This is a guest spot by a friend named Tiny Thinker, he was always one of the most intelligent atheists I knew on the net; now he's a Christian. I met Tiny on CARM years ago when I first started (1998). Then he was a graduate student in anthropology, now he's a professional anthropologist.
Guest blogger tinythinker is the author of Blog Peaceful Turmoil
Metacrock recently wrote a post titled Jesus The Revolutionary. But how revolutionary was he?
Nearly everything Jesus is reported to have said in the Gospels would have been considered subversive or scandalous by the hearers of his day. If his sayings don't strike you that way, either the historico-cultural context isn't clear or the impact of the sayings have become dulled by familiarity. Some are easy to spot, such as the cost of discipleship, which is recorded in both Matthew and Luke:
"Do not suppose that I have come to bring peace to the earth. I did not come to bring peace, but a sword. For I have come to turn
" 'a man against his father,
a daughter against her mother,
a daughter-in-law against her mother-in-law -
a man's enemies will be the members of his own household.'
"Anyone who loves his father or mother more than me is not worthy of me; anyone who loves his son or daughter more than me is not worthy of me; and anyone who does not take his cross and follow me is not worthy of me. Whoever finds his life will lose it, and whoever loses his life for my sake will find it."
Large crowds were traveling with Jesus, and turning to them he said: "If anyone comes to me and does not hate his father and mother, his wife and children, his brothers and sisters—yes, even his own life—he cannot be my disciple. And anyone who does not carry his cross and follow me cannot be my disciple.
"Suppose one of you wants to build a tower. Will he not first sit down and estimate the cost to see if he has enough money to complete it? For if he lays the foundation and is not able to finish it, everyone who sees it will ridicule him, saying, 'This fellow began to build and was not able to finish.'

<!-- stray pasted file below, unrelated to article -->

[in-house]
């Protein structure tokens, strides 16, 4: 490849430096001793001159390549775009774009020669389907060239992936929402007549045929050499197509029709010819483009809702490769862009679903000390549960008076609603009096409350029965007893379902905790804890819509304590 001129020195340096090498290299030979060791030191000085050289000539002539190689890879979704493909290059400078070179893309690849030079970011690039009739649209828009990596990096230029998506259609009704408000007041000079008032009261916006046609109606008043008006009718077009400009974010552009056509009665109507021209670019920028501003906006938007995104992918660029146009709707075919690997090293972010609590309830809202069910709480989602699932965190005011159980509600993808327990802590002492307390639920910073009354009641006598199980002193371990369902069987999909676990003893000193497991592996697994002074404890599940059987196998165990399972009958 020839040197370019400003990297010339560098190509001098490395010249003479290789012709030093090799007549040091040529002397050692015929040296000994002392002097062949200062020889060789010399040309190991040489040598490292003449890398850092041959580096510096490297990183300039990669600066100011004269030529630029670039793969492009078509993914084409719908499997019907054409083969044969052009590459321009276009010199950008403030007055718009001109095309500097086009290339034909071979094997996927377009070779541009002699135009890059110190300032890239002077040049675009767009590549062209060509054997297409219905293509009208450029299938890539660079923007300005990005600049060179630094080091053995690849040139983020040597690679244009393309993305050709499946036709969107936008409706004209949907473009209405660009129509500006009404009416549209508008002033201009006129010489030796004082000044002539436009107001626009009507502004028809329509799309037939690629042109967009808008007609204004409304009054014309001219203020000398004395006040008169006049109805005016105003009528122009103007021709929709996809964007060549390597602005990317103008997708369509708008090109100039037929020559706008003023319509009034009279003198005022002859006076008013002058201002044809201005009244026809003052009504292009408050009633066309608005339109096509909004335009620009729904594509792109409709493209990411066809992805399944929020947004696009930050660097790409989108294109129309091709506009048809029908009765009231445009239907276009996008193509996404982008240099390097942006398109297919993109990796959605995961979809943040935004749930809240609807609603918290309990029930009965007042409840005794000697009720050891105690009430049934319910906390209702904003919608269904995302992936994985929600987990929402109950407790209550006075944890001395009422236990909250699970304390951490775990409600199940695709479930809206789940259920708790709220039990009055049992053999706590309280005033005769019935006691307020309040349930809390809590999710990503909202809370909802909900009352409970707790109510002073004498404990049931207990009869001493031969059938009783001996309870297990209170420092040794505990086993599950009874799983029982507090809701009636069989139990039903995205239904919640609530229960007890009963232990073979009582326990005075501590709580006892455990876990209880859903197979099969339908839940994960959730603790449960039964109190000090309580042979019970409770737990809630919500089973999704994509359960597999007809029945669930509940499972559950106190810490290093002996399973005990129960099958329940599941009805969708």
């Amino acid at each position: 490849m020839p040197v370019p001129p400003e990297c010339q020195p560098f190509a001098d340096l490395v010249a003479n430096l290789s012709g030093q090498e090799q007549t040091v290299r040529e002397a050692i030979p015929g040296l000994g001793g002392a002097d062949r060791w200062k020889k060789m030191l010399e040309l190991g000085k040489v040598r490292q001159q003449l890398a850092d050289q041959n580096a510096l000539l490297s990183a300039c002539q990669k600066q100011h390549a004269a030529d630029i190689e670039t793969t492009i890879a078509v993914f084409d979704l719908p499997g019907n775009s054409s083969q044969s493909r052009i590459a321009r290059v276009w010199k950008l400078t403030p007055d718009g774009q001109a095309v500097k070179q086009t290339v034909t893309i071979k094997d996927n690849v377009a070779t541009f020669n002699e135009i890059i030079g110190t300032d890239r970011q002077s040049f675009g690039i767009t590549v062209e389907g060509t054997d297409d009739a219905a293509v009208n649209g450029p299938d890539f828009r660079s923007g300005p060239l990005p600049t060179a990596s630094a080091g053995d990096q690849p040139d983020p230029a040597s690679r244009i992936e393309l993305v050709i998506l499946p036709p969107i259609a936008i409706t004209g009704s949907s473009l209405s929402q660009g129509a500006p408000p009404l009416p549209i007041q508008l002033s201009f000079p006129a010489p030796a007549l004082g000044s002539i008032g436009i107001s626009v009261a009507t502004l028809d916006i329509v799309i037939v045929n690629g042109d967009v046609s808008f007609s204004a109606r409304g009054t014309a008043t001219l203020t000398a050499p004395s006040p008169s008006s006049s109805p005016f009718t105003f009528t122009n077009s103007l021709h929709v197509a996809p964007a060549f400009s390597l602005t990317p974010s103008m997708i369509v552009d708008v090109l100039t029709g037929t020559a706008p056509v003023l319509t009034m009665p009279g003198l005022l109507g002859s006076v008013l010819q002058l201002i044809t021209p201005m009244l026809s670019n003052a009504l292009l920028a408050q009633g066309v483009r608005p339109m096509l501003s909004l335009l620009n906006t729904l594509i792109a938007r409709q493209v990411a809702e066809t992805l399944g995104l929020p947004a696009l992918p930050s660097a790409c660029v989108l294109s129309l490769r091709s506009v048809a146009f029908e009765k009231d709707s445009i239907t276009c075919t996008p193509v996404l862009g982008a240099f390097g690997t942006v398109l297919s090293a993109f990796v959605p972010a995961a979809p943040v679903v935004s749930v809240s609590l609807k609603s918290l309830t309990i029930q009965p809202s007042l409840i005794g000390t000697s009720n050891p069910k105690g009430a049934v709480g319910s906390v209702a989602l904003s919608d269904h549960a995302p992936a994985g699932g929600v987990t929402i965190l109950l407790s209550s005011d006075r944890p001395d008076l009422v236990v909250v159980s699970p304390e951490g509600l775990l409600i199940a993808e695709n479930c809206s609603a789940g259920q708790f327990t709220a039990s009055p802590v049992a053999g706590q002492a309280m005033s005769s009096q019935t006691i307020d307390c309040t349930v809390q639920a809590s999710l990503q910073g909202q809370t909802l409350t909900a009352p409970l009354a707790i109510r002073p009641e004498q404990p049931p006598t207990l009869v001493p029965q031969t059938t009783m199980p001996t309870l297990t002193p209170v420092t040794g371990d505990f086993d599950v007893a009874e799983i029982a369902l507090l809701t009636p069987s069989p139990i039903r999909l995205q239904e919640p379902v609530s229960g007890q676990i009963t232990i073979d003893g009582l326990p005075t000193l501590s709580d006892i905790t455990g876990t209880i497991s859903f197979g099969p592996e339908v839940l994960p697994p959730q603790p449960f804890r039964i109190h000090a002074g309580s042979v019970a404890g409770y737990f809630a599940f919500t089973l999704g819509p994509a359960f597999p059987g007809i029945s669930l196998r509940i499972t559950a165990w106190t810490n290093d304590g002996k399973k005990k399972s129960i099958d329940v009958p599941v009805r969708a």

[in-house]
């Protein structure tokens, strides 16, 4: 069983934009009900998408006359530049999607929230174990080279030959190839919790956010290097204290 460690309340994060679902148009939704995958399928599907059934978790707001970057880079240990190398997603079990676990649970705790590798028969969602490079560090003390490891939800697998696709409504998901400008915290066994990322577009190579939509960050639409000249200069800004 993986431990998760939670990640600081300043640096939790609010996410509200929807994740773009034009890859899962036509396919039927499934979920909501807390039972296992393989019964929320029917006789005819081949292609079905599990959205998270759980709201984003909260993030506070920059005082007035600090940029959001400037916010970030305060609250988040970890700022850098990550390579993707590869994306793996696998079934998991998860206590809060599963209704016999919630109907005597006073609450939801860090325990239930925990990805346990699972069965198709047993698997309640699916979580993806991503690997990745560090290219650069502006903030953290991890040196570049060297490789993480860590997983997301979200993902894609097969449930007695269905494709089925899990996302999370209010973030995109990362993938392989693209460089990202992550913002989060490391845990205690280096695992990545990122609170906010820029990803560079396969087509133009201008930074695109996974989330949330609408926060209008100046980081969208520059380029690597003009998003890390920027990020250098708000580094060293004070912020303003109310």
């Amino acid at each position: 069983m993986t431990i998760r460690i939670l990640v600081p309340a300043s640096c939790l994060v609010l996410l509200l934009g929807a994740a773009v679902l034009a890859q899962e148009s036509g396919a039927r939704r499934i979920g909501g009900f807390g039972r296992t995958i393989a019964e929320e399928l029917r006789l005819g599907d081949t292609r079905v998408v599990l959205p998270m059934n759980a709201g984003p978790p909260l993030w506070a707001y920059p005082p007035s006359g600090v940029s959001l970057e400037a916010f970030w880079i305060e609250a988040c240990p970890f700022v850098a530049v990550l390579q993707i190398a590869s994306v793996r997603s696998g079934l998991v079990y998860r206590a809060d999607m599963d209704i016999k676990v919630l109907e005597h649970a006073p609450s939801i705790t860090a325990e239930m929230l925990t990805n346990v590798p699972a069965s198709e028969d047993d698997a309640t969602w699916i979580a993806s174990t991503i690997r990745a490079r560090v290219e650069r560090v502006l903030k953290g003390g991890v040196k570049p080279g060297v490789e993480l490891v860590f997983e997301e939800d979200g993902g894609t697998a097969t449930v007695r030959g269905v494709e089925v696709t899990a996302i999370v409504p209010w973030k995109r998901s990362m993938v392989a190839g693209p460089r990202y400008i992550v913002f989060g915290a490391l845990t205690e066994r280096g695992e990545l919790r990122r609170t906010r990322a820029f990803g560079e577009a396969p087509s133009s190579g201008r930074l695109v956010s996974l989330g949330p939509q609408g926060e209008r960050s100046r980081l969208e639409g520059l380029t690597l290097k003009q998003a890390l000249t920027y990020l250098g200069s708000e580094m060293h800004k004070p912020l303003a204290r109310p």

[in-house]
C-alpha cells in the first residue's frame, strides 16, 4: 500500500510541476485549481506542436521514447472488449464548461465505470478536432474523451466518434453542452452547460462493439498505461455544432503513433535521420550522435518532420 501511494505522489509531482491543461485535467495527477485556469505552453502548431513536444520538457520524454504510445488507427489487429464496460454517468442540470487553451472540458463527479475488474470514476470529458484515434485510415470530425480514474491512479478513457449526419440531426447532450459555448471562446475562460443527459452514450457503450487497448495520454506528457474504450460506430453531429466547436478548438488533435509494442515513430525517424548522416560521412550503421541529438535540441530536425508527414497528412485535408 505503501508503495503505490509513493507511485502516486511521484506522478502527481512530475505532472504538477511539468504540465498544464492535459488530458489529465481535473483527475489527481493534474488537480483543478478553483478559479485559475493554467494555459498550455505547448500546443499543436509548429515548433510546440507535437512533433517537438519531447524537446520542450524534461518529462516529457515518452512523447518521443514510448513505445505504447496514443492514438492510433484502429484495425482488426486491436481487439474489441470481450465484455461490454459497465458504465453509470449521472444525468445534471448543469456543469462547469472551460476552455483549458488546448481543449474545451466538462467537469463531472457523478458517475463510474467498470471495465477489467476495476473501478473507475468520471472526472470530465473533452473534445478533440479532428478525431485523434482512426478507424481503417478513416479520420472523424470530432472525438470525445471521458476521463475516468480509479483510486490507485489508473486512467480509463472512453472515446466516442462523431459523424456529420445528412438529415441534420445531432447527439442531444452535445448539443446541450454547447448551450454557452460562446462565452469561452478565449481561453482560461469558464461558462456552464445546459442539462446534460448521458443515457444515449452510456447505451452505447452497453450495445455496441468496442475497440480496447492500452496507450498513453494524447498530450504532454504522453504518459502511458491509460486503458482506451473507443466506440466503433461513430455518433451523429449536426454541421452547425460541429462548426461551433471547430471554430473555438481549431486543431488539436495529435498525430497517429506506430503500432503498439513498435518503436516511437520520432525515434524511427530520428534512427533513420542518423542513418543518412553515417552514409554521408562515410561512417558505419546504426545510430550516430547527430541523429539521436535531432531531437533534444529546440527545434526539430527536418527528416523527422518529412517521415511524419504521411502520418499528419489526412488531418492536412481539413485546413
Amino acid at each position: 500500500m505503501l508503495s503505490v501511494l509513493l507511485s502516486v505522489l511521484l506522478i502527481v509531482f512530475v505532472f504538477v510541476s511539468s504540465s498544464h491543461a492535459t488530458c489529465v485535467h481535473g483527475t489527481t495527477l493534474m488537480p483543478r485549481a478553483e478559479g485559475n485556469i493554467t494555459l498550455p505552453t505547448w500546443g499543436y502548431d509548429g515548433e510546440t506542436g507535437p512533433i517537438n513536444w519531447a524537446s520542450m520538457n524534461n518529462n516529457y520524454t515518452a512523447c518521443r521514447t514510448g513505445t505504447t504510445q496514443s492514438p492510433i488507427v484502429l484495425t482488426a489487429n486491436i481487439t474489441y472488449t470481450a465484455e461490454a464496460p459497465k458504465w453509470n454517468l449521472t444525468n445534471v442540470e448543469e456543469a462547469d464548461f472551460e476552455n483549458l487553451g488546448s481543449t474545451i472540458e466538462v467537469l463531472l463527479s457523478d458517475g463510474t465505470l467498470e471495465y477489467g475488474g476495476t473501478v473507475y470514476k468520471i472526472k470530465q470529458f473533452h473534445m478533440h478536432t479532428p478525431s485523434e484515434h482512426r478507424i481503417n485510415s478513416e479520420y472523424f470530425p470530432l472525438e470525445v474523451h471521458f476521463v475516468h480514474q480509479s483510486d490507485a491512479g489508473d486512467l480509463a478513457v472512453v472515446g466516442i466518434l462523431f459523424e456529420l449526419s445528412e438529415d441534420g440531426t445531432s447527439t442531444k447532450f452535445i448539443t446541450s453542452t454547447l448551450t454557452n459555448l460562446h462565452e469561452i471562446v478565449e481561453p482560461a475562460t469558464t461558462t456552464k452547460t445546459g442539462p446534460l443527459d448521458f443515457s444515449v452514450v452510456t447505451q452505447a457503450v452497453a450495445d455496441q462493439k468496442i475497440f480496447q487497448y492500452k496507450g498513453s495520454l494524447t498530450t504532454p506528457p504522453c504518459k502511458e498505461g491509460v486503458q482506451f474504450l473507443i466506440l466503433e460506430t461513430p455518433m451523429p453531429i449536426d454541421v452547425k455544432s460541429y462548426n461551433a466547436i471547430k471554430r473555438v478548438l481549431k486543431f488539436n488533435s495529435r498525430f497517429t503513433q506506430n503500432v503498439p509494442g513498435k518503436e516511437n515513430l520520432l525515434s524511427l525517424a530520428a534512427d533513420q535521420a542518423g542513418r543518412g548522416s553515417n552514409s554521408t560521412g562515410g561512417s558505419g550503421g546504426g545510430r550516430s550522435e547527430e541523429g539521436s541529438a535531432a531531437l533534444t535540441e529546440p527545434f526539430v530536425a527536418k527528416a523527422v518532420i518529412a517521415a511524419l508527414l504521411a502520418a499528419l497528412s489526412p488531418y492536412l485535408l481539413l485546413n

"Or suppose a king is about to go to war against another king. Will he not first sit down and consider whether he is able with ten thousand men to oppose the one coming against him with twenty thousand? If he is not able, he will send a delegation while the other is still a long way off and will ask for terms of peace. In the same way, any of you who does not give up everything he has cannot be my disciple."
The people whom Jesus was addressing would have been raised to believe in the primacy of the family and the head of that family, the patriarch. Our modern Western emphasis on individualism would have been foreign to these people. The family was the source of your security, your respect and your identity. Losing the favor of your family would often spell ruin. Allegiance to family often came before all else. Rejecting the traditional religion of your family, or rejecting the values of power and status (which could shame ones family), would have been difficult. Jesus is acknowledging here that those of his day who follow him may be misunderstood and rejected and even persecuted by those closest to them. His shocking language suggests his hearers shouldn't make the decision to be his disciple lightly and would force them to reconsider their ideas about who Jesus was and what he was offering.
Then there is the passage in Matthew'>http://www.biblegateway.com/passage/?search=matthew%205:38-42&version=NIV">Matthew 5:38-42, which says:
"You have heard that it was said, 'Eye for eye, and tooth for tooth.' But I tell you, Do not resist an evil person. If someone strikes you on the right cheek, turn to him the other also. And if someone wants to sue you and take your tunic, let him have your cloak as well. If someone forces you to go one mile, go with him two miles. Give to the one who asks you, and do not turn away from the one who wants to borrow from you."
This is sometimes quoted merely to emphasize the non-violent path Jesus advocates, but an'>http://www.csec.org/csec/sermon/wink_3707.htm">an examination of the laws and customs of Roman-occupied Palestine at that time suggests it is more about non-violent resistance to societal injustice. By turning the other cheek, going the extra mile, and giving ones cloak in these situations, the one abusing you would be publicly shamed and humiliated.